Suddenly someone knocked on my door. I opened it. I saw a slender woman, pale, her forehead lined with pale veins, of regular features, with big green eyes and straw-colored hair. With a distracted air she said, "For God's sake, stop that record. It makes me nervous; it grates on my nerves."

"I'm so sorry," I replied.

She thanked me and went back into the next room.

I stopped the phonograph, thinking that she must be a foreigner even less familiar with Hindi music. Or perhaps she hated it by prejudice. I lay down on my bed to look through a local magazine.

At eight o'clock, I went up to the dining room on the third floor. The manager, a bronzed half-breed who came from Goa but who said he was Portuguese, introduced me to a half dozen persons of dubious nationality. The soup was being served when the door opened loudly and I saw my neighbor make a triumphant entrance. She was wearing a long blue and yellow flowered crêpe dress, tightly fitted and low cut. She wore it with a natural elegance that heightened her beauty and added a rustic gaiety to her slim silhouette. She acknowledged the guests with a nod of the head and sat down at the last vacant place at our table.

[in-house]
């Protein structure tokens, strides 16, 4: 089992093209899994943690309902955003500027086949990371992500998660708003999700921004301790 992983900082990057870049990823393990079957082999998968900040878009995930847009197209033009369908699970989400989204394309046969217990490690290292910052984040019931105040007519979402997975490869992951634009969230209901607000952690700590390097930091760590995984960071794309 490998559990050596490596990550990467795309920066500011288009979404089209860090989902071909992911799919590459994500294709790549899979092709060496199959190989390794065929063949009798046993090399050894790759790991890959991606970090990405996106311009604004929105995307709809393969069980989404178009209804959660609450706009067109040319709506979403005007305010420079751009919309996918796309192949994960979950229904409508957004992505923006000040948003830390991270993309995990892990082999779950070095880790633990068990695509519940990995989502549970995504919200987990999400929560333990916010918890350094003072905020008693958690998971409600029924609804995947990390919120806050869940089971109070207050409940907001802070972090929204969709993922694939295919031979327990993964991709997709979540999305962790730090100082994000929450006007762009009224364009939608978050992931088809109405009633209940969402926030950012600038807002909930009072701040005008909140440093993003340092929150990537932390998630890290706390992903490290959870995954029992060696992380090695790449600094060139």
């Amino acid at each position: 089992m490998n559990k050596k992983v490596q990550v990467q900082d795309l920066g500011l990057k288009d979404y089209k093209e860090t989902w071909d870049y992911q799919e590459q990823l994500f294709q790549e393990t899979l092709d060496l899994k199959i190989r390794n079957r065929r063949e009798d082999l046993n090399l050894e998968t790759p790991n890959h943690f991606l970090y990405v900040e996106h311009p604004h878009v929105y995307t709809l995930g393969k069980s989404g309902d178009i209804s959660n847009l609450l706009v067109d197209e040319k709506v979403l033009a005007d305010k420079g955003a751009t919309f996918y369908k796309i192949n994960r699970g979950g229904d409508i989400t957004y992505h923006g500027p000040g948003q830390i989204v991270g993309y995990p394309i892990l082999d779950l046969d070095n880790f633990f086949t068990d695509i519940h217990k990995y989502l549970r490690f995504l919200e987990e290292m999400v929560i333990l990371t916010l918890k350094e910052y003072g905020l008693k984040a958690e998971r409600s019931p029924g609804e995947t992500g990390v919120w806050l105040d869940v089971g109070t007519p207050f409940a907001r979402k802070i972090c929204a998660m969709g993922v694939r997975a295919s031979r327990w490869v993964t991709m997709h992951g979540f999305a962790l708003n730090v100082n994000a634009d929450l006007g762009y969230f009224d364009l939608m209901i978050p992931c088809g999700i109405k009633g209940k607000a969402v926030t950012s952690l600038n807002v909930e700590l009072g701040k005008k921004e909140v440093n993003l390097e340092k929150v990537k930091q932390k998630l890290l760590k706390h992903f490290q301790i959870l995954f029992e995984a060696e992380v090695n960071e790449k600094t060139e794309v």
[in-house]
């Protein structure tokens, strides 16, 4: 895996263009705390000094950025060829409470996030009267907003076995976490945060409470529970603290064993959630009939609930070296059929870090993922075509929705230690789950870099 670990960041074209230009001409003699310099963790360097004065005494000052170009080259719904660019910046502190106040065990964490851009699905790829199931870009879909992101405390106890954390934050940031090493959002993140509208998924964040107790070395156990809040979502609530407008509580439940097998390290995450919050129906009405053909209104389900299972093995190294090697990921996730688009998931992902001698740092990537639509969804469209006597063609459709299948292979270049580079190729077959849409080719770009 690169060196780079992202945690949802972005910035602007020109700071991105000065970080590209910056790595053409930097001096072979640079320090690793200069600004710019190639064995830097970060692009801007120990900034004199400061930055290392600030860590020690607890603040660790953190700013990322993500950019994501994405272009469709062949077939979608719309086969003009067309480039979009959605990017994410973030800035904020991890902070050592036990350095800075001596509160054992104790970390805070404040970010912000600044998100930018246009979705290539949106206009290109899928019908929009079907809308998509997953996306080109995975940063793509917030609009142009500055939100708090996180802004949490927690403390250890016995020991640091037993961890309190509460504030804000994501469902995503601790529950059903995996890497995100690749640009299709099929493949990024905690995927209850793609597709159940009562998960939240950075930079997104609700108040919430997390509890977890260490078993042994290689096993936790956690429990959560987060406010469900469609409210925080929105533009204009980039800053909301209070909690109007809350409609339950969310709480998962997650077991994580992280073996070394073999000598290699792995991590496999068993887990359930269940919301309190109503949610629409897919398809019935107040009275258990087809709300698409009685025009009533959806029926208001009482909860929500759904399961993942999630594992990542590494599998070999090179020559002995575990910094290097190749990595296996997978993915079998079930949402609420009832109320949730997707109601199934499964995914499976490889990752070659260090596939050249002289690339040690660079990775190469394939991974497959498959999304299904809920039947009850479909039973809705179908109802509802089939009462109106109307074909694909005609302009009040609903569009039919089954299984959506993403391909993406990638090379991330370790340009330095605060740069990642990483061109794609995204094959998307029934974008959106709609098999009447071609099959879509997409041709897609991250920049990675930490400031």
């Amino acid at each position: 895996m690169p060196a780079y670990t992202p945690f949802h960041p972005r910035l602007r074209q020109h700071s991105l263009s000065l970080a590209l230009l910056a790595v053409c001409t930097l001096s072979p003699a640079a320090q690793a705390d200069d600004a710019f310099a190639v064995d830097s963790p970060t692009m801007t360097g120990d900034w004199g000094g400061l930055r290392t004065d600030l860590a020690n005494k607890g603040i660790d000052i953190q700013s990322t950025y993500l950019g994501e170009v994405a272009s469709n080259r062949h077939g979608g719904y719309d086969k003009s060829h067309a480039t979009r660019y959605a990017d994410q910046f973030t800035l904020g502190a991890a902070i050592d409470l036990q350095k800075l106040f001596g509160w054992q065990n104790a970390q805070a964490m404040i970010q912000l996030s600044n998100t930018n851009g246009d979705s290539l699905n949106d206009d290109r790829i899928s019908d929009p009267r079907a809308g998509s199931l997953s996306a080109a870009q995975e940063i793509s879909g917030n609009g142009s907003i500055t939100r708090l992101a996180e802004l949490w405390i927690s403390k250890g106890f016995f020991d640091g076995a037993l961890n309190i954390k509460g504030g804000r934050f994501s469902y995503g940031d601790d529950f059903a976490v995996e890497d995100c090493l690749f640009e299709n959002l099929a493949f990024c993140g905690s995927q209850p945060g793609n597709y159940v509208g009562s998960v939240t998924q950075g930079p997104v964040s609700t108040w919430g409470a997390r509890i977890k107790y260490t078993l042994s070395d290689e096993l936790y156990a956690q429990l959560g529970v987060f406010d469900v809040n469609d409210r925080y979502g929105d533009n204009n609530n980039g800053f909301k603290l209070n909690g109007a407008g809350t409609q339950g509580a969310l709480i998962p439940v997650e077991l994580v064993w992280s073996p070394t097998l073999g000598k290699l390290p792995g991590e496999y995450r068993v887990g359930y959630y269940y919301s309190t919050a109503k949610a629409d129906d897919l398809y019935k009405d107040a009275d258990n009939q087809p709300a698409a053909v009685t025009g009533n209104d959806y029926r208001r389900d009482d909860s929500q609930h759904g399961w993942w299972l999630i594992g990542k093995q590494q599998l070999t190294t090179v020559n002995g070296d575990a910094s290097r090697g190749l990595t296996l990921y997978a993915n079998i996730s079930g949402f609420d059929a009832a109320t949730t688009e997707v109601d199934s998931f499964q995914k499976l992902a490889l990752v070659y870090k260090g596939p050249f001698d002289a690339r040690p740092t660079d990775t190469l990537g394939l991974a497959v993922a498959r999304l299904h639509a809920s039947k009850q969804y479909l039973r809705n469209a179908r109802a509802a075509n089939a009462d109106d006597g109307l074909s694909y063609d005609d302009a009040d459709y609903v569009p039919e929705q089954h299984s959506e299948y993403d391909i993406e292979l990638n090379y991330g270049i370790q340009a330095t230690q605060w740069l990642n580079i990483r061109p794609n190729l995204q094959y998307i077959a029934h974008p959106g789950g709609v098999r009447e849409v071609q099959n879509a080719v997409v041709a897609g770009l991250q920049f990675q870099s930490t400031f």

After supper, I asked the manager about the woman. He, with his simian physiognomy and a glint in his eyes, told me, "Her name is Felicia, an adventuress tormented by tropical crises." Then, smiling, he added, "A bit of advice: don't play with fire."

I was very much intrigued by this woman of bizarre allure, she who had so cruelly deprived me of my musical orgy.

On leaving for my evening walk, I saw Felicia in front of my window conversing animatedly with the Hindu shoemaker.